Influence Operations: Unravelling Narratives and Modus Operandi

Influence Operations

A growing wave of influence and disinformation

In recent months, Japan has been facing a surge of influence and disinformation campaigns originating from China, especially concerning the Fukushima water release issue. This uptick appears to have been triggered by the announcement of the end of the International Atomic Energy Agency's (IAEA) assessments and their recommendation in favor of discharging the treated water in the decommissioned Fukushima plant. This article aims to shed light on China's approach to achieving its objectives in the information sphere, focusing on its efforts to control public opinion, conduct psychological warfare, and employ legal warfare against Japan. Analysis of the recent activity sheds light on the ecosystem of Chinese operations, as well as their modus operandi in shaping public opinion.

Chinese Political Influence - Coordinated efforts to achieve strategic goals

China's influence operations against Japan serve four main goals:

  1. Projecting influence abroad by controlling the discourse.
  2. Managing Chinese diasporas and utilizing them as influencers.
  3. Establishing strong ties with foreign entities or actors.
  4. Forming a China-centred strategic alliance in opposition to Western alliances.

In order to achieve the above-mentioned goals, China's engages in information and influence wars against its adversaries. Chinese influence efforts are based on a coordinated set of activities, focusing on 3 main fields. This approach creates a synchronized, synergistic effort that manages to control the desired narrative and advance China's strategic goals.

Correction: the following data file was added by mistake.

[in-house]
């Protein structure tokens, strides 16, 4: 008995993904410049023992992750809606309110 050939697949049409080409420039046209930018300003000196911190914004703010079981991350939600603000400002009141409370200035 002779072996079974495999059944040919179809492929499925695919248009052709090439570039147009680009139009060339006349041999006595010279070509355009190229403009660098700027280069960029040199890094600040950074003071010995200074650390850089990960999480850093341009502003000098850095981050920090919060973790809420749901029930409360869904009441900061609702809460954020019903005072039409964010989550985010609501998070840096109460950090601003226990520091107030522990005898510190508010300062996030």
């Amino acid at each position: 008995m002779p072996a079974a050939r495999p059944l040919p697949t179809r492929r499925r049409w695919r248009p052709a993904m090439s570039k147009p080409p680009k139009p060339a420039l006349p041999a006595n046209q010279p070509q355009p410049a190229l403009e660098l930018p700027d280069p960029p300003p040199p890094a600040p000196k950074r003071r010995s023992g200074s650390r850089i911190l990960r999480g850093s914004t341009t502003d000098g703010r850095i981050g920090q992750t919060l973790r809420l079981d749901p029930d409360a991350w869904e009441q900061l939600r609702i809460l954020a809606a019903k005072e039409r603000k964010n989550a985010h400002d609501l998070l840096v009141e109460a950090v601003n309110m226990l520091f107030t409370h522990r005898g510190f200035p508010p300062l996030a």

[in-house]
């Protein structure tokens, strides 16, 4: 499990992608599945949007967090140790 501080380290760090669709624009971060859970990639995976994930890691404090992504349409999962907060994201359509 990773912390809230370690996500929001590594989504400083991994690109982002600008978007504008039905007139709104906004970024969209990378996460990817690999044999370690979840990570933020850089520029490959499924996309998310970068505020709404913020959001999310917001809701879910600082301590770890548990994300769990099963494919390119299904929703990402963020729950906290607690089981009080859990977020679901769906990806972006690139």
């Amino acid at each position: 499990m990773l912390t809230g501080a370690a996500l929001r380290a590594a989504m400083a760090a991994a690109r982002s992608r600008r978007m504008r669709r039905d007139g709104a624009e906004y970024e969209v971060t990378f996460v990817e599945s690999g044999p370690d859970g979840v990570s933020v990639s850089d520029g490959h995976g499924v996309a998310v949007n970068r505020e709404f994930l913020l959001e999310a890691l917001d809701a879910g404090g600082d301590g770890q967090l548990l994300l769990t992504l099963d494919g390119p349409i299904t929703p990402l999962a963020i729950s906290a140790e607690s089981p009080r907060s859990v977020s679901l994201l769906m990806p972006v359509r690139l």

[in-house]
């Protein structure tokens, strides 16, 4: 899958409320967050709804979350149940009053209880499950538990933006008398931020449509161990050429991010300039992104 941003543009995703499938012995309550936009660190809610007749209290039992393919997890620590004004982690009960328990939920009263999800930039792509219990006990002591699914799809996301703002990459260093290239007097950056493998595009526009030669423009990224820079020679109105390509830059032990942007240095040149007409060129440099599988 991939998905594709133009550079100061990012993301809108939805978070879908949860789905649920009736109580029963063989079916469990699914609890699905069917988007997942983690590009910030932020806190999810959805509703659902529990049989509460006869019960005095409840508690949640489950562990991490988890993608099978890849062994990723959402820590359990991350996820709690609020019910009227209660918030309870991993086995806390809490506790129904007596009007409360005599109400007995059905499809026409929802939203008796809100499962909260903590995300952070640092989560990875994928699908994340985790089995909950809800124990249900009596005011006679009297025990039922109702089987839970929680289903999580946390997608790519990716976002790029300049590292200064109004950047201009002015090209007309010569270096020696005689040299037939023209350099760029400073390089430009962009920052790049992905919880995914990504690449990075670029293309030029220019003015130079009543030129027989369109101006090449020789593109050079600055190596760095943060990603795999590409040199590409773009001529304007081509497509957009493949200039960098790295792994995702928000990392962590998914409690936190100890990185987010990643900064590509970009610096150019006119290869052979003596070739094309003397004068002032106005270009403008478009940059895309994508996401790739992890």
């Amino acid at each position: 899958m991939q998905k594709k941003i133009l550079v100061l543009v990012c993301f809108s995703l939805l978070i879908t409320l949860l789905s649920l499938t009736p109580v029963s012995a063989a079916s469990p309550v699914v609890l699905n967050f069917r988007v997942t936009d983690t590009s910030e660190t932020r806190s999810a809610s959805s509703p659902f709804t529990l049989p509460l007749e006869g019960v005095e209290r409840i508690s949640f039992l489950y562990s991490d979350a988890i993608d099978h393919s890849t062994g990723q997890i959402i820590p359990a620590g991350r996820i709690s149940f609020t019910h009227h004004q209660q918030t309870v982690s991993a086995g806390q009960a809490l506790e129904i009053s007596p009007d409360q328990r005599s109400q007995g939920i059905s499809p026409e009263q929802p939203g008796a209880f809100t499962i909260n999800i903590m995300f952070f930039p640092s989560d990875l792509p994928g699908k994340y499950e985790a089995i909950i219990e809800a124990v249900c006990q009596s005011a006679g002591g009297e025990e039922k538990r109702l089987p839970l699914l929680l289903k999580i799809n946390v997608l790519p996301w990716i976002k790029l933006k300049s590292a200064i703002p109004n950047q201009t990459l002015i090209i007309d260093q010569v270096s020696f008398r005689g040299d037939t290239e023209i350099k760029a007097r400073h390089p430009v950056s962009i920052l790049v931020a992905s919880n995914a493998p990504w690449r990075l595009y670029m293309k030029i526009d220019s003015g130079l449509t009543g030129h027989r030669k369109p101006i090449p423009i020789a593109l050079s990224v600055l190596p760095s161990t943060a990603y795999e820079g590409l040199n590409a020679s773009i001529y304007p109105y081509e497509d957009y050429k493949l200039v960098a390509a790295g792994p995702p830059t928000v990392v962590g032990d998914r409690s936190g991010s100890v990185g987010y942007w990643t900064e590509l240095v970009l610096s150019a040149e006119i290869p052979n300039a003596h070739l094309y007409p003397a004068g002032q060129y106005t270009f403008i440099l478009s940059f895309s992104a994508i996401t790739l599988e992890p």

1. Controlling Public Opinion: Comprised of both internally and externally-focused activities, this involves shaping a unified discourse supported by the Chinese population and China-led actors while countering the narratives of its enemies.

2. Psychological Warfare: China floods the information space with narratives designed to instill fear and uncertainty, repeating them over and over.

3. Legal Warfare: If necessary, China employs legal means, including economic sanctions and bans, to influence the behaviour of its targets.

To mount its influence campaigns and achieve its objectives, China has created a comprehensive eco-system comprised of an extensive combination of both Chinese-attributed and non-attributed actors and assets. The goal of this eco-system is to spread, share and amplify the desired narratives. Analysis of past and present Chinese influence activities has identified five main groups of actors and assets working in concert:

1. Politics & Diplomacy: Chinese ministries, political figures, and ambassadors play a vital role in propagating official statements and narratives.

2. Media: Mainstream media outlets and social media networks are utilized to spread information and influence public opinion.

3. Influencers & Researchers: Individuals, experts, think tanks and research centers contribute to amplifying China's narratives.

4. Chinese Communities: The local population and Chinese diasporas are mobilized to advance China's interests.

5. Inauthentic Actors: These include sock puppets, fake accounts, and bots that amplify and manipulate narratives.

The actors and assets comprising this ecosystem complement each other and have a fairly well-defined role aimed at accomplishing the objectives of the influence operation preserving China's interests in the information war.